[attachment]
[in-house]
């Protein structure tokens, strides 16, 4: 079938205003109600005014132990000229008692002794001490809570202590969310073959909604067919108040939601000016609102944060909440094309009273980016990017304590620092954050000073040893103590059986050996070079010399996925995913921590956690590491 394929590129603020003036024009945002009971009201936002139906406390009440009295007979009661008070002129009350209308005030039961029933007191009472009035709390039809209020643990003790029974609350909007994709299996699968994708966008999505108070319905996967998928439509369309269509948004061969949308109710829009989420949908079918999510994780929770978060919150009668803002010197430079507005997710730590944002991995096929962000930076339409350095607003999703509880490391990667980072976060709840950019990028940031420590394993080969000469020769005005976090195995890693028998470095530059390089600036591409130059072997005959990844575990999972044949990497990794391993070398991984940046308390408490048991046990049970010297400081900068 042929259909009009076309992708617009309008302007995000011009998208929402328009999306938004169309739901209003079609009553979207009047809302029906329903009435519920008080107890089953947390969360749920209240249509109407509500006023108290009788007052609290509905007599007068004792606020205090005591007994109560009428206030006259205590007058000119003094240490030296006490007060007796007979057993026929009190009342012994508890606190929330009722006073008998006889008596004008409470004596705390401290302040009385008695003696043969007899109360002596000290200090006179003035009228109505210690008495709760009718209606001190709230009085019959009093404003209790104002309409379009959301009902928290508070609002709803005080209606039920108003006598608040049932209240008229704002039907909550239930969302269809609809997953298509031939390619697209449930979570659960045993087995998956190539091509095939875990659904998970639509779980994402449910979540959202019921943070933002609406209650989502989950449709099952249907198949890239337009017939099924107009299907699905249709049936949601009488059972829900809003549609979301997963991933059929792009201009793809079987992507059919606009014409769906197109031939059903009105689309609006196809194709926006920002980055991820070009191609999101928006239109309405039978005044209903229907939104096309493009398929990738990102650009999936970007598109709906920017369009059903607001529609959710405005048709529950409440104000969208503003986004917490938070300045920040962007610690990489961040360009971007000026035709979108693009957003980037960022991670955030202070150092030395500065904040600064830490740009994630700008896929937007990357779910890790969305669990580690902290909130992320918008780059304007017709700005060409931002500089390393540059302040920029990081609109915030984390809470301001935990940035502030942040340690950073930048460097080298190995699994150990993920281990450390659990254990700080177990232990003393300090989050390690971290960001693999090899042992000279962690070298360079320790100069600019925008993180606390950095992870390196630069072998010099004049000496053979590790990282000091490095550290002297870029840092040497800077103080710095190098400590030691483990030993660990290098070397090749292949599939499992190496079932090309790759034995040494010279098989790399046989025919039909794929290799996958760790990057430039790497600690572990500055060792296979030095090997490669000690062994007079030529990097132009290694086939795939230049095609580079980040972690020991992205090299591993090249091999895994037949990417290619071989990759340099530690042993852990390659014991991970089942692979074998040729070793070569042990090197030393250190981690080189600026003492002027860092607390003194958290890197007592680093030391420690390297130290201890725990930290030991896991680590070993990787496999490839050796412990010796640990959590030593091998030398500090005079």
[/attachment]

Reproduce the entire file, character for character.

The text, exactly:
[in-house]
């Protein structure tokens, strides 16, 4: 079938205003109600005014132990000229008692002794001490809570202590969310073959909604067919108040939601000016609102944060909440094309009273980016990017304590620092954050000073040893103590059986050996070079010399996925995913921590956690590491 394929590129603020003036024009945002009971009201936002139906406390009440009295007979009661008070002129009350209308005030039961029933007191009472009035709390039809209020643990003790029974609350909007994709299996699968994708966008999505108070319905996967998928439509369309269509948004061969949308109710829009989420949908079918999510994780929770978060919150009668803002010197430079507005997710730590944002991995096929962000930076339409350095607003999703509880490391990667980072976060709840950019990028940031420590394993080969000469020769005005976090195995890693028998470095530059390089600036591409130059072997005959990844575990999972044949990497990794391993070398991984940046308390408490048991046990049970010297400081900068 042929259909009009076309992708617009309008302007995000011009998208929402328009999306938004169309739901209003079609009553979207009047809302029906329903009435519920008080107890089953947390969360749920209240249509109407509500006023108290009788007052609290509905007599007068004792606020205090005591007994109560009428206030006259205590007058000119003094240490030296006490007060007796007979057993026929009190009342012994508890606190929330009722006073008998006889008596004008409470004596705390401290302040009385008695003696043969007899109360002596000290200090006179003035009228109505210690008495709760009718209606001190709230009085019959009093404003209790104002309409379009959301009902928290508070609002709803005080209606039920108003006598608040049932209240008229704002039907909550239930969302269809609809997953298509031939390619697209449930979570659960045993087995998956190539091509095939875990659904998970639509779980994402449910979540959202019921943070933002609406209650989502989950449709099952249907198949890239337009017939099924107009299907699905249709049936949601009488059972829900809003549609979301997963991933059929792009201009793809079987992507059919606009014409769906197109031939059903009105689309609006196809194709926006920002980055991820070009191609999101928006239109309405039978005044209903229907939104096309493009398929990738990102650009999936970007598109709906920017369009059903607001529609959710405005048709529950409440104000969208503003986004917490938070300045920040962007610690990489961040360009971007000026035709979108693009957003980037960022991670955030202070150092030395500065904040600064830490740009994630700008896929937007990357779910890790969305669990580690902290909130992320918008780059304007017709700005060409931002500089390393540059302040920029990081609109915030984390809470301001935990940035502030942040340690950073930048460097080298190995699994150990993920281990450390659990254990700080177990232990003393300090989050390690971290960001693999090899042992000279962690070298360079320790100069600019925008993180606390950095992870390196630069072998010099004049000496053979590790990282000091490095550290002297870029840092040497800077103080710095190098400590030691483990030993660990290098070397090749292949599939499992190496079932090309790759034995040494010279098989790399046989025919039909794929290799996958760790990057430039790497600690572990500055060792296979030095090997490669000690062994007079030529990097132009290694086939795939230049095609580079980040972690020991992205090299591993090249091999895994037949990417290619071989990759340099530690042993852990390659014991991970089942692979074998040729070793070569042990090197030393250190981690080189600026003492002027860092607390003194958290890197007592680093030391420690390297130290201890725990930290030991896991680590070993990787496999490839050796412990010796640990959590030593091998030398500090005079």